Monday, March 18, 2013

Social media are the tools for real social networks

After reading the first few chapters of Rainie and Wellman's Networked, it seems clear to me there is a difference between social media and social networks. Facebook, Twitter and other social media are simply tools to help interact with the many social networks we each have and operate within. In fact, it got me thinking about how I interact each day with my multitude of social networks.

To each of us, our social networks make up different subsets of people. These can include our friends, family, co-workers, classmates, neighbors, acquaintances, friends-of-friends, and more. It can also include people we don't know who operate in similar ways or in similar places as us. We make dozens of decisions each days as it relates to our networks.

For example, in the last few weeks, here are some decisions I had to make regarding my social networks:

  • My wife and I are hosting Easter lunch. Who constitutes the network and who garners an invite to the gathering? We narrowed the list down to immediate family, grandparents and one aunt. We connected with all of these people via phone (all land lines, interestingly).
  • Disney purchased Lucasfilm and announced a new Star Wars trilogy. Who do I reach out to discuss our opinions on this? I decided to call my college roommate on his cell phone, I posted a link on a few of my acquaintances' Facebook walls and I texted both my dad and brother.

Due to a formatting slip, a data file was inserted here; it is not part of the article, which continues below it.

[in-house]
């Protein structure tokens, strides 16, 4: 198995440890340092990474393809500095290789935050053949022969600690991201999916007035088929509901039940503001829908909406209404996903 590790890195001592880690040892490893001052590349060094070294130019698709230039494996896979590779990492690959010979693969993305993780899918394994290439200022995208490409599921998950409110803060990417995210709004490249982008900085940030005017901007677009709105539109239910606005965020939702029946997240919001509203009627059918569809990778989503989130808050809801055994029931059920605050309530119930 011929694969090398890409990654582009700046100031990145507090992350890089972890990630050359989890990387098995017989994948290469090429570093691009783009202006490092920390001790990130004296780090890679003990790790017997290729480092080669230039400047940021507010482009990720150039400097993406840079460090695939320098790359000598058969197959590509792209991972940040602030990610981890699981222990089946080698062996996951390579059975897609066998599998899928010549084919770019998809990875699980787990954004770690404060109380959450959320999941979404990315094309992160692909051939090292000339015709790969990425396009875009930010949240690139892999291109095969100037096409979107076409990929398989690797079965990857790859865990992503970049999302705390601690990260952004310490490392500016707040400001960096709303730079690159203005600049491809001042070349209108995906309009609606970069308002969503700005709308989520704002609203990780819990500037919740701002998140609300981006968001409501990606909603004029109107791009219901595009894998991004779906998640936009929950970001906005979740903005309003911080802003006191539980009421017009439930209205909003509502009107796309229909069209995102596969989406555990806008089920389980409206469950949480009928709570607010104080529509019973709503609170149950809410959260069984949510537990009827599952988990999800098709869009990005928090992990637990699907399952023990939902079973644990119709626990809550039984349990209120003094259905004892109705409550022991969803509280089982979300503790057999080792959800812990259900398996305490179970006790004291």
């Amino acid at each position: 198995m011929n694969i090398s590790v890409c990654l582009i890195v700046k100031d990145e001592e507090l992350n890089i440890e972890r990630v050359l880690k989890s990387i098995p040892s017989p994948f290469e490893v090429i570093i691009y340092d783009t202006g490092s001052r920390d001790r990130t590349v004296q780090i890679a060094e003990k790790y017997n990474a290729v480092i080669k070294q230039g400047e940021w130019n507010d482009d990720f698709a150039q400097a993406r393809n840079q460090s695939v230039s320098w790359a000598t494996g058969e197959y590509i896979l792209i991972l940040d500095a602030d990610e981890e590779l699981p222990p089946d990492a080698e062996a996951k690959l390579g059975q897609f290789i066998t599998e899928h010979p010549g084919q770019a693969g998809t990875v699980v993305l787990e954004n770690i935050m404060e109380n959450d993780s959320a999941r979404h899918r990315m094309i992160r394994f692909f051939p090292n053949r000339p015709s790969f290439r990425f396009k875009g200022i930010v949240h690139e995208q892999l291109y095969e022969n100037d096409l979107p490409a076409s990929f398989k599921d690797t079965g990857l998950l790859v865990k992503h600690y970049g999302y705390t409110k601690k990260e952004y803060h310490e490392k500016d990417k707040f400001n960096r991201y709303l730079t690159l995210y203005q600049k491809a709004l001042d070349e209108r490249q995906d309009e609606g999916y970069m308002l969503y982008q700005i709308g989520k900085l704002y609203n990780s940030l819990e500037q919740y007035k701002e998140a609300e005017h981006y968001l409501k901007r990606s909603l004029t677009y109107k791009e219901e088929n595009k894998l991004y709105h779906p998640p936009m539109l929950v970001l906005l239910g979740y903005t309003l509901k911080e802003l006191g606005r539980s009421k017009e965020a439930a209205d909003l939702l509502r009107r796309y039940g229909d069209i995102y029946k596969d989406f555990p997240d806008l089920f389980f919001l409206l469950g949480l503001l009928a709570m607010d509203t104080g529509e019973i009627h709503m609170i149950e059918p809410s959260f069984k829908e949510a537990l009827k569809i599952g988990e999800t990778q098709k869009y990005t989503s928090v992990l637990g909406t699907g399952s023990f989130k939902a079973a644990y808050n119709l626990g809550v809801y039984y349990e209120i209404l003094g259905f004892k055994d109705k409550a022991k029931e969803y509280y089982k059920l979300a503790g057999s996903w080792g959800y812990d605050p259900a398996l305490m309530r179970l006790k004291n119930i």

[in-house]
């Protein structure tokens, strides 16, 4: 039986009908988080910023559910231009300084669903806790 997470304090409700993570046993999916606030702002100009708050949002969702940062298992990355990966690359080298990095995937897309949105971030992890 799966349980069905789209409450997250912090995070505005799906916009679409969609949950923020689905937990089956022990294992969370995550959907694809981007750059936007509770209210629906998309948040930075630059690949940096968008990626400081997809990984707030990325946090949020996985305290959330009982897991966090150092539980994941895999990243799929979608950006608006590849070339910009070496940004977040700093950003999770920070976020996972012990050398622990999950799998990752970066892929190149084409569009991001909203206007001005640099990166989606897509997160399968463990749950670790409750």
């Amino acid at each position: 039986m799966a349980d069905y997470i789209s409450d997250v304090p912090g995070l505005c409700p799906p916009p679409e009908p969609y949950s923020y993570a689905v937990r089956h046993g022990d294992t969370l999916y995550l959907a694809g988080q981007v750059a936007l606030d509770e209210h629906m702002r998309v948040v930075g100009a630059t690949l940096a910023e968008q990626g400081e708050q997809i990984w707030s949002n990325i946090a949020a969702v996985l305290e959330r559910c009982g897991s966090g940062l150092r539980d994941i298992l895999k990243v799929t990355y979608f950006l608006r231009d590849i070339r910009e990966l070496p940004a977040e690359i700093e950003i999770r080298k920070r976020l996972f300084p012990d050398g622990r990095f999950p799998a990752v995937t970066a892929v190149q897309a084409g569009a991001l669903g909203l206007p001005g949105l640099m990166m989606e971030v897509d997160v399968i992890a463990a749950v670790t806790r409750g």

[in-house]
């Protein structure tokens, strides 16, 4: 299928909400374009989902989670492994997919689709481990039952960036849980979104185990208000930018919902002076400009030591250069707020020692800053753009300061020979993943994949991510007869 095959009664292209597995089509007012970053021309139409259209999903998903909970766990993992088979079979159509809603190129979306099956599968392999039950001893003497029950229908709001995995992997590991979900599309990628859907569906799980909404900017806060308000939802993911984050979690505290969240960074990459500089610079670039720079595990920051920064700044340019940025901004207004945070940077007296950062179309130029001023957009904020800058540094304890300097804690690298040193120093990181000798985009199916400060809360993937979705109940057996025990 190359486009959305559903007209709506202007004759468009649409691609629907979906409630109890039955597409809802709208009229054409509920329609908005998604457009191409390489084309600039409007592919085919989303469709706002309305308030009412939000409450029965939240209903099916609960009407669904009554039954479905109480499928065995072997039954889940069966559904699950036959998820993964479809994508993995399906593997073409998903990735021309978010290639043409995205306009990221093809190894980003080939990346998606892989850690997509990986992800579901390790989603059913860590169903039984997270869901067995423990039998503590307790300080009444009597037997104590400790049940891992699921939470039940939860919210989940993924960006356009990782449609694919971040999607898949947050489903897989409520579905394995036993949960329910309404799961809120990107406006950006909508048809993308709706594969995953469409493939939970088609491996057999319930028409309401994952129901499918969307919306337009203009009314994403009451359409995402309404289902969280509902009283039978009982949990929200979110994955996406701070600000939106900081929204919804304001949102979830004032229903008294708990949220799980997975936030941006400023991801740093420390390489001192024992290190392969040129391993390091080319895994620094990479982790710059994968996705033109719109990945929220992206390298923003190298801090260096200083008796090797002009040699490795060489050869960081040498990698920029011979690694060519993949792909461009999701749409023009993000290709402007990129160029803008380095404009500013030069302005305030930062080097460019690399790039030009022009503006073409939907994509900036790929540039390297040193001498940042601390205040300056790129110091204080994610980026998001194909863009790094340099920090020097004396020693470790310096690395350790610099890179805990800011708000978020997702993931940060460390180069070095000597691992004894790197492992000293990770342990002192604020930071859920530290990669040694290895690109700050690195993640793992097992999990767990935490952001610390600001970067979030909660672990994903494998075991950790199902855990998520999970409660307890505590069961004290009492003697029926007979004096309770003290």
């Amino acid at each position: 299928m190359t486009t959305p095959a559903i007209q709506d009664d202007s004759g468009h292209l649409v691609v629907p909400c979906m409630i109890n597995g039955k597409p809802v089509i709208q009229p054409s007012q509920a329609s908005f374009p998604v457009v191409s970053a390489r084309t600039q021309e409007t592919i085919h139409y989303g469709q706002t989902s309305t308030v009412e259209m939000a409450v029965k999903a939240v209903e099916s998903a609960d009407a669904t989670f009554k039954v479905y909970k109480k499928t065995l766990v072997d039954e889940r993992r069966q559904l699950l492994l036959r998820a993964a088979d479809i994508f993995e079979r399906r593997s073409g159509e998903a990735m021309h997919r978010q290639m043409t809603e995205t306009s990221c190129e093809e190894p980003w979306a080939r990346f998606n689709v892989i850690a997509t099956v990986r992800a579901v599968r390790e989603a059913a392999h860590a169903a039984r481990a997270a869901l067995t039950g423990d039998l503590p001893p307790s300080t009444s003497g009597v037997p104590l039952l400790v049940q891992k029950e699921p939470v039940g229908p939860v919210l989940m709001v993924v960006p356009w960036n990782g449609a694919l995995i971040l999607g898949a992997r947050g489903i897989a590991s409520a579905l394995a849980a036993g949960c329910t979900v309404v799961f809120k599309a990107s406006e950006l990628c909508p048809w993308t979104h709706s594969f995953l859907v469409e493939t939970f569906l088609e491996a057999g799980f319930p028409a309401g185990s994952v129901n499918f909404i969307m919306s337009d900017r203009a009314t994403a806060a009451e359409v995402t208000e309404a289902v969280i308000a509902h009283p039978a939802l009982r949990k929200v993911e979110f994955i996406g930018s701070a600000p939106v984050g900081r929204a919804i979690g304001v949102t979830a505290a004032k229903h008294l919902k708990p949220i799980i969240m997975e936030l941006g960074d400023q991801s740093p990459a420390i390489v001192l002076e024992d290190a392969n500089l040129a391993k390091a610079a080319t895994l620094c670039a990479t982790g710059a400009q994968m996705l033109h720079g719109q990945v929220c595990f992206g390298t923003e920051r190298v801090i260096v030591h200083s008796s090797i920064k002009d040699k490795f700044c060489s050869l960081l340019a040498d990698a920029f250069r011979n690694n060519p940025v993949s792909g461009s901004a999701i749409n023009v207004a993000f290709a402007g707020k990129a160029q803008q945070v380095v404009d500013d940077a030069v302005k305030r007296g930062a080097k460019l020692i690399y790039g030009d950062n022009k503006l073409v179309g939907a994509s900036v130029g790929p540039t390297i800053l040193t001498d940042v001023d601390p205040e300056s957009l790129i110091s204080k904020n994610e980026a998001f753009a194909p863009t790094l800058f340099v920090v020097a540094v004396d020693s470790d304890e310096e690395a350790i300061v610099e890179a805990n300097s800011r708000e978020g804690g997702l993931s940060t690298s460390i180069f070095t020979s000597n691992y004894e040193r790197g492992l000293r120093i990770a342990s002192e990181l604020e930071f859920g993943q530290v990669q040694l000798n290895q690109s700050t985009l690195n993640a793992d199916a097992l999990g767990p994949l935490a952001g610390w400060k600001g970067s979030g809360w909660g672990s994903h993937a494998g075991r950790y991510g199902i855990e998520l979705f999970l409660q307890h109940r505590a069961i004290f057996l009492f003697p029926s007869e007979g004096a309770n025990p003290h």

• The Nebraska Volleyball team announced they would participate in sand volleyball beginning this season. I had to determine who would be excited enough to chat about this with. I eventually called my mother-in-law, emailed my wife, chatted with an elderly couple at church and tweeted at a friend out of state.
  • Fantasy Baseball on Yahoo! opened up and emailed me to alert me about a new season. I had to determine who might be as interested as I am in playing another season. I texted four guys, Facebook in-boxed three more, called one and Tweeted an open invite to anyone who wanted to join.
  • I wanted to study for a test in a class, so I tried to determine which of my classmates I felt comfortable reaching out to. I ended up texting one, emailing another and sending a Facebook inbox message to a third.
  • A family friend from church got into a terrible car accident and was hospitalized. Similar to the first example in chapter one of the book, their family reached out to a few people who were well-connected and these people, among which my mother was one of them, spread the news through email chains, Facebook statuses, phone calls and more. Eventually, hundreds of people reached out to help the family.

It is important to note, I didn't  take all these actions right away. They were all a slow burn, but they constituted the means and decision-making process I used to spread information along a network of people. Again, the cell phone for texting, Facebook, Twitter and in-person communication were each the tools for spreading info in my social networks.

Then there is the idea that we all have certain networks of people that aren't necessarily meant to interact with one another. For example, some people choose to separate their dating lives and their social lives with close friends at first. Many young people purposefully choose to separate their social network of school friends from their social network of close family and relatives. In certain situations, we decide which subset of friends to invite to a night of board games and which set to go to a scary movie, among other things.

To illustrate this last idea, consider the Seinfeld theory of worlds colliding.  For those familiar with Seinfeld, watch this clip about George Costanza's worlds colliding theory (it won't let me embed, sorry), then watch part two below.


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